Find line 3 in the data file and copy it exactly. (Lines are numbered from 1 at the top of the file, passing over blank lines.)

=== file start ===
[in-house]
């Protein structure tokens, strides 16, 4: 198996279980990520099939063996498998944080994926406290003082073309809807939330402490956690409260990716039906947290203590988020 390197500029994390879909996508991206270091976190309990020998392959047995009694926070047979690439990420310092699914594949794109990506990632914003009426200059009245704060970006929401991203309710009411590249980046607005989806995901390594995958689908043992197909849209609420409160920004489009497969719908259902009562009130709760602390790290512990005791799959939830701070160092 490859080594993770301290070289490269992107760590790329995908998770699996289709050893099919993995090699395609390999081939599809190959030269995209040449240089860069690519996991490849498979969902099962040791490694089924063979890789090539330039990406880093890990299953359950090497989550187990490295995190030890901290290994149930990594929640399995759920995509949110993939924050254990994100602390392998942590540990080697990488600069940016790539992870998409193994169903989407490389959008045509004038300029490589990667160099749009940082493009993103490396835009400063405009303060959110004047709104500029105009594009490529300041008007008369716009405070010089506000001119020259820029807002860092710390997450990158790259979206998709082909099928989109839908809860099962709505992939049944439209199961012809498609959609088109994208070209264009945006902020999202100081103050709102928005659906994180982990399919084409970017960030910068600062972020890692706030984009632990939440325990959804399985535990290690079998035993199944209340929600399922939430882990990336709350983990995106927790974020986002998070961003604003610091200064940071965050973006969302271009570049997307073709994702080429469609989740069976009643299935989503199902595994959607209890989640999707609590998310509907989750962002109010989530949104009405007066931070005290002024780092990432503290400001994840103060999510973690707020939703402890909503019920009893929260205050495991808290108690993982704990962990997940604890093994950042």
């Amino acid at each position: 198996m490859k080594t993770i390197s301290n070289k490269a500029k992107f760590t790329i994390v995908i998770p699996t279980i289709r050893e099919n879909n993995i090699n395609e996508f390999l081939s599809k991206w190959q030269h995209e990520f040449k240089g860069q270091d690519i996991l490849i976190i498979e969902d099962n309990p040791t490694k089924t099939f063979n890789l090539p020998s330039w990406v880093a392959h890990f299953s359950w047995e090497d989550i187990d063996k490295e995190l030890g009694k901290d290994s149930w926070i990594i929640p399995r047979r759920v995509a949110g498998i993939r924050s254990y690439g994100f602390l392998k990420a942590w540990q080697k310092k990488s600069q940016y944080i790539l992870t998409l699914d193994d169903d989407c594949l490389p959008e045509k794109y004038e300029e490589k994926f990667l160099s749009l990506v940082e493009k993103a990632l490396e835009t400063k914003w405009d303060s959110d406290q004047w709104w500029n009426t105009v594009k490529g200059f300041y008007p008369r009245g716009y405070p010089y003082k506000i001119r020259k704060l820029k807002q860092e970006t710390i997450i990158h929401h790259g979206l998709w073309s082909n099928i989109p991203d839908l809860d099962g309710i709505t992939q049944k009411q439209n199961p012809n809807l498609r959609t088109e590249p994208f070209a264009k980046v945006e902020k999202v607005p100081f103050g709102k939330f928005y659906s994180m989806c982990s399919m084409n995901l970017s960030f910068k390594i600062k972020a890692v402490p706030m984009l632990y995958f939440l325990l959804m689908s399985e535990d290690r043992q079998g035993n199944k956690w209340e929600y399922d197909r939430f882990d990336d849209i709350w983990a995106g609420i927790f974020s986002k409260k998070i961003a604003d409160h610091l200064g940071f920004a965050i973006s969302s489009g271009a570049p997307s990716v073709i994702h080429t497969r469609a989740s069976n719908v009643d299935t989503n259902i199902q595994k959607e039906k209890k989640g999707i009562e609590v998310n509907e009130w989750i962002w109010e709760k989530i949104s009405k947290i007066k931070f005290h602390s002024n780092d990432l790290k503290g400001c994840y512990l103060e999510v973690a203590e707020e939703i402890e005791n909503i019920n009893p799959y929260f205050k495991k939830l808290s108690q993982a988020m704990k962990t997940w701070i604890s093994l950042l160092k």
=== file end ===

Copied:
């Amino acid at each position: 198996m490859k080594t993770i390197s301290n070289k490269a500029k992107f760590t790329i994390v995908i998770p699996t279980i289709r050893e099919n879909n993995i090699n395609e996508f390999l081939s599809k991206w190959q030269h995209e990520f040449k240089g860069q270091d690519i996991l490849i976190i498979e969902d099962n309990p040791t490694k089924t099939f063979n890789l090539p020998s330039w990406v880093a392959h890990f299953s359950w047995e090497d989550i187990d063996k490295e995190l030890g009694k901290d290994s149930w926070i990594i929640p399995r047979r759920v995509a949110g498998i993939r924050s254990y690439g994100f602390l392998k990420a942590w540990q080697k310092k990488s600069q940016y944080i790539l992870t998409l699914d193994d169903d989407c594949l490389p959008e045509k794109y004038e300029e490589k994926f990667l160099s749009l990506v940082e493009k993103a990632l490396e835009t400063k914003w405009d303060s959110d406290q004047w709104w500029n009426t105009v594009k490529g200059f300041y008007p008369r009245g716009y405070p010089y003082k506000i001119r020259k704060l820029k807002q860092e970006t710390i997450i990158h929401h790259g979206l998709w073309s082909n099928i989109p991203d839908l809860d099962g309710i709505t992939q049944k009411q439209n199961p012809n809807l498609r959609t088109e590249p994208f070209a264009k980046v945006e902020k999202v607005p100081f103050g709102k939330f928005y659906s994180m989806c982990s399919m084409n995901l970017s960030f910068k390594i600062k972020a890692v402490p706030m984009l632990y995958f939440l325990l959804m689908s399985e535990d290690r043992q079998g035993n199944k956690w209340e929600y399922d197909r939430f882990d990336d849209i709350w983990a995106g609420i927790f974020s986002k409260k998070i961003a604003d409160h610091l200064g940071f920004a965050i973006s969302s489009g271009a570049p997307s990716v073709i994702h080429t497969r469609a989740s069976n719908v009643d299935t989503n259902i199902q595994k959607e039906k209890k989640g999707i009562e609590v998310n509907e009130w989750i962002w109010e709760k989530i949104s009405k947290i007066k931070f005290h602390s002024n780092d990432l790290k503290g400001c994840y512990l103060e999510v973690a203590e707020e939703i402890e005791n909503i019920n009893p799959y929260f205050k495991k939830l808290s108690q993982a988020m704990k962990t997940w701070i604890s093994l950042l160092k």